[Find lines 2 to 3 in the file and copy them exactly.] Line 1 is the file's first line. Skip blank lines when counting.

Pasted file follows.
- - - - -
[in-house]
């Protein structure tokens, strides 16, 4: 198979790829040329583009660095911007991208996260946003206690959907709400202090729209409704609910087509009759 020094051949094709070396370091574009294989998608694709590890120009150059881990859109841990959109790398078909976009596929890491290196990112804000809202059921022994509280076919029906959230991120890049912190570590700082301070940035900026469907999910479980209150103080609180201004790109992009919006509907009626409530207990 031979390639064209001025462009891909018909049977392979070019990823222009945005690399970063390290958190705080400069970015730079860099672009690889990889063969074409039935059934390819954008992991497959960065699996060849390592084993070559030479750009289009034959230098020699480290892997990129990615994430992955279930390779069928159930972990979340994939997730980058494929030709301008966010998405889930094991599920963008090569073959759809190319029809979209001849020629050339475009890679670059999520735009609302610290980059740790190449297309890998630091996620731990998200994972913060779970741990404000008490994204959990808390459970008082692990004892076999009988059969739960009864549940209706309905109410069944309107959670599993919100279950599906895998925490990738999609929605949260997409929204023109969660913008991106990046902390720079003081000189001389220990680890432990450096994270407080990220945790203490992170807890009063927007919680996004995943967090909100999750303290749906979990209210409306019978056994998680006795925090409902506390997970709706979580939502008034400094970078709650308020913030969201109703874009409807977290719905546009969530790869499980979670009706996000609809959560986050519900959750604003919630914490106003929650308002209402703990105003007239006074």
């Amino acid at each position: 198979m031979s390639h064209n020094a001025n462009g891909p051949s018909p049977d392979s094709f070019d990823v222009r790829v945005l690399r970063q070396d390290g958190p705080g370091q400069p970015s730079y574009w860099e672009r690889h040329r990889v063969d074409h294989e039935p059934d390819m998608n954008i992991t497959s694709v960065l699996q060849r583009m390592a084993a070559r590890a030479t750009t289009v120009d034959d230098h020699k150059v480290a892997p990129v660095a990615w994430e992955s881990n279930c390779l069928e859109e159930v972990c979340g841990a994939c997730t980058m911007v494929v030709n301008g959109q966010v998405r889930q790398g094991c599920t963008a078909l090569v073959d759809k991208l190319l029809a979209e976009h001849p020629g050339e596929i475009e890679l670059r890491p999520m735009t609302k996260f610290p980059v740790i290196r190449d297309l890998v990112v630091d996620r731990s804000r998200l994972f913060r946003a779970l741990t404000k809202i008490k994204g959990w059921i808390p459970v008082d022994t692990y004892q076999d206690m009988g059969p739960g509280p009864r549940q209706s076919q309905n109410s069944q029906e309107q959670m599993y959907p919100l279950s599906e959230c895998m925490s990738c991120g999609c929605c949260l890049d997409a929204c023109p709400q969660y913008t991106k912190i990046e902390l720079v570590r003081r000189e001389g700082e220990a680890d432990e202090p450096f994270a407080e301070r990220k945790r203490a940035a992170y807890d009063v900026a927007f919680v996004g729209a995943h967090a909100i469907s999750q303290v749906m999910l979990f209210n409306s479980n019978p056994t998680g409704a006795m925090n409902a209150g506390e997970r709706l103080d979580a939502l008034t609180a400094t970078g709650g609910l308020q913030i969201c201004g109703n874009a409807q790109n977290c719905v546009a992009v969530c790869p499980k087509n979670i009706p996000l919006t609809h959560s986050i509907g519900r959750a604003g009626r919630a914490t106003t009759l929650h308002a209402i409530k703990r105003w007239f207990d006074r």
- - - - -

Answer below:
């Protein structure tokens, strides 16, 4: 198979790829040329583009660095911007991208996260946003206690959907709400202090729209409704609910087509009759 020094051949094709070396370091574009294989998608694709590890120009150059881990859109841990959109790398078909976009596929890491290196990112804000809202059921022994509280076919029906959230991120890049912190570590700082301070940035900026469907999910479980209150103080609180201004790109992009919006509907009626409530207990 031979390639064209001025462009891909018909049977392979070019990823222009945005690399970063390290958190705080400069970015730079860099672009690889990889063969074409039935059934390819954008992991497959960065699996060849390592084993070559030479750009289009034959230098020699480290892997990129990615994430992955279930390779069928159930972990979340994939997730980058494929030709301008966010998405889930094991599920963008090569073959759809190319029809979209001849020629050339475009890679670059999520735009609302610290980059740790190449297309890998630091996620731990998200994972913060779970741990404000008490994204959990808390459970008082692990004892076999009988059969739960009864549940209706309905109410069944309107959670599993919100279950599906895998925490990738999609929605949260997409929204023109969660913008991106990046902390720079003081000189001389220990680890432990450096994270407080990220945790203490992170807890009063927007919680996004995943967090909100999750303290749906979990209210409306019978056994998680006795925090409902506390997970709706979580939502008034400094970078709650308020913030969201109703874009409807977290719905546009969530790869499980979670009706996000609809959560986050519900959750604003919630914490106003929650308002209402703990105003007239006074």
């Amino acid at each position: 198979m031979s390639h064209n020094a001025n462009g891909p051949s018909p049977d392979s094709f070019d990823v222009r790829v945005l690399r970063q070396d390290g958190p705080g370091q400069p970015s730079y574009w860099e672009r690889h040329r990889v063969d074409h294989e039935p059934d390819m998608n954008i992991t497959s694709v960065l699996q060849r583009m390592a084993a070559r590890a030479t750009t289009v120009d034959d230098h020699k150059v480290a892997p990129v660095a990615w994430e992955s881990n279930c390779l069928e859109e159930v972990c979340g841990a994939c997730t980058m911007v494929v030709n301008g959109q966010v998405r889930q790398g094991c599920t963008a078909l090569v073959d759809k991208l190319l029809a979209e976009h001849p020629g050339e596929i475009e890679l670059r890491p999520m735009t609302k996260f610290p980059v740790i290196r190449d297309l890998v990112v630091d996620r731990s804000r998200l994972f913060r946003a779970l741990t404000k809202i008490k994204g959990w059921i808390p459970v008082d022994t692990y004892q076999d206690m009988g059969p739960g509280p009864r549940q209706s076919q309905n109410s069944q029906e309107q959670m599993y959907p919100l279950s599906e959230c895998m925490s990738c991120g999609c929605c949260l890049d997409a929204c023109p709400q969660y913008t991106k912190i990046e902390l720079v570590r003081r000189e001389g700082e220990a680890d432990e202090p450096f994270a407080e301070r990220k945790r203490a940035a992170y807890d009063v900026a927007f919680v996004g729209a995943h967090a909100i469907s999750q303290v749906m999910l979990f209210n409306s479980n019978p056994t998680g409704a006795m925090n409902a209150g506390e997970r709706l103080d979580a939502l008034t609180a400094t970078g709650g609910l308020q913030i969201c201004g109703n874009a409807q790109n977290c719905v546009a992009v969530c790869p499980k087509n979670i009706p996000l919006t609809h959560s986050i509907g519900r959750a604003g009626r919630a914490t106003t009759l929650h308002a209402i409530k703990r105003w007239f207990d006074r």